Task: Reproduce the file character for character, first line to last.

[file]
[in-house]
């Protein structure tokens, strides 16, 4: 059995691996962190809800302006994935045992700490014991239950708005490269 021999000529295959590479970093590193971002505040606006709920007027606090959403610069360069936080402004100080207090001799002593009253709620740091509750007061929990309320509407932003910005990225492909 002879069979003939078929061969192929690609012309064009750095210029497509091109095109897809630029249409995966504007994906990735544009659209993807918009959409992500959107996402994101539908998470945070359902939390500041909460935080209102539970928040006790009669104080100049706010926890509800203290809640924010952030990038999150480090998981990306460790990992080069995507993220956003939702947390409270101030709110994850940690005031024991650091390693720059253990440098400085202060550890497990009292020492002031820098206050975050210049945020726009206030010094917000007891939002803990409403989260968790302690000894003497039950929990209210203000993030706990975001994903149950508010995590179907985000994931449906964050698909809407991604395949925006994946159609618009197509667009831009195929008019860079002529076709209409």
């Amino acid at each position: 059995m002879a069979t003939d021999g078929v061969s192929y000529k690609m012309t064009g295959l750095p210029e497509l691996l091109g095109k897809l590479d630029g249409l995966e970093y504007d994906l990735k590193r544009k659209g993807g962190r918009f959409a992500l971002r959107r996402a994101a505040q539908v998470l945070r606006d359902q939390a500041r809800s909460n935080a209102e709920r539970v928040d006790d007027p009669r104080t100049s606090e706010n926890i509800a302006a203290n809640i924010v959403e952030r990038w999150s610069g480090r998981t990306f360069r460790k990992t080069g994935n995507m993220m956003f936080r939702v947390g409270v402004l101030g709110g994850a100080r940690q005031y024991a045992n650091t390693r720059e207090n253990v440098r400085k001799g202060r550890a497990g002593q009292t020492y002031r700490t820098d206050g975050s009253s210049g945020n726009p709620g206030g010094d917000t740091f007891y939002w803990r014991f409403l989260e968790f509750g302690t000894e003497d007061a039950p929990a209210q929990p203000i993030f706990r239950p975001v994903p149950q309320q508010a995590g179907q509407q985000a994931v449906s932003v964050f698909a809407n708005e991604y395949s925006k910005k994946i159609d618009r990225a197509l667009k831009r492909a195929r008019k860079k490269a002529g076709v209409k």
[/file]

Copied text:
[in-house]
């Protein structure tokens, strides 16, 4: 059995691996962190809800302006994935045992700490014991239950708005490269 021999000529295959590479970093590193971002505040606006709920007027606090959403610069360069936080402004100080207090001799002593009253709620740091509750007061929990309320509407932003910005990225492909 002879069979003939078929061969192929690609012309064009750095210029497509091109095109897809630029249409995966504007994906990735544009659209993807918009959409992500959107996402994101539908998470945070359902939390500041909460935080209102539970928040006790009669104080100049706010926890509800203290809640924010952030990038999150480090998981990306460790990992080069995507993220956003939702947390409270101030709110994850940690005031024991650091390693720059253990440098400085202060550890497990009292020492002031820098206050975050210049945020726009206030010094917000007891939002803990409403989260968790302690000894003497039950929990209210203000993030706990975001994903149950508010995590179907985000994931449906964050698909809407991604395949925006994946159609618009197509667009831009195929008019860079002529076709209409």
């Amino acid at each position: 059995m002879a069979t003939d021999g078929v061969s192929y000529k690609m012309t064009g295959l750095p210029e497509l691996l091109g095109k897809l590479d630029g249409l995966e970093y504007d994906l990735k590193r544009k659209g993807g962190r918009f959409a992500l971002r959107r996402a994101a505040q539908v998470l945070r606006d359902q939390a500041r809800s909460n935080a209102e709920r539970v928040d006790d007027p009669r104080t100049s606090e706010n926890i509800a302006a203290n809640i924010v959403e952030r990038w999150s610069g480090r998981t990306f360069r460790k990992t080069g994935n995507m993220m956003f936080r939702v947390g409270v402004l101030g709110g994850a100080r940690q005031y024991a045992n650091t390693r720059e207090n253990v440098r400085k001799g202060r550890a497990g002593q009292t020492y002031r700490t820098d206050g975050s009253s210049g945020n726009p709620g206030g010094d917000t740091f007891y939002w803990r014991f409403l989260e968790f509750g302690t000894e003497d007061a039950p929990a209210q929990p203000i993030f706990r239950p975001v994903p149950q309320q508010a995590g179907q509407q985000a994931v449906s932003v964050f698909a809407n708005e991604y395949s925006k910005k994946i159609d618009r990225a197509l667009k831009r492909a195929r008019k860079k490269a002529g076709v209409k």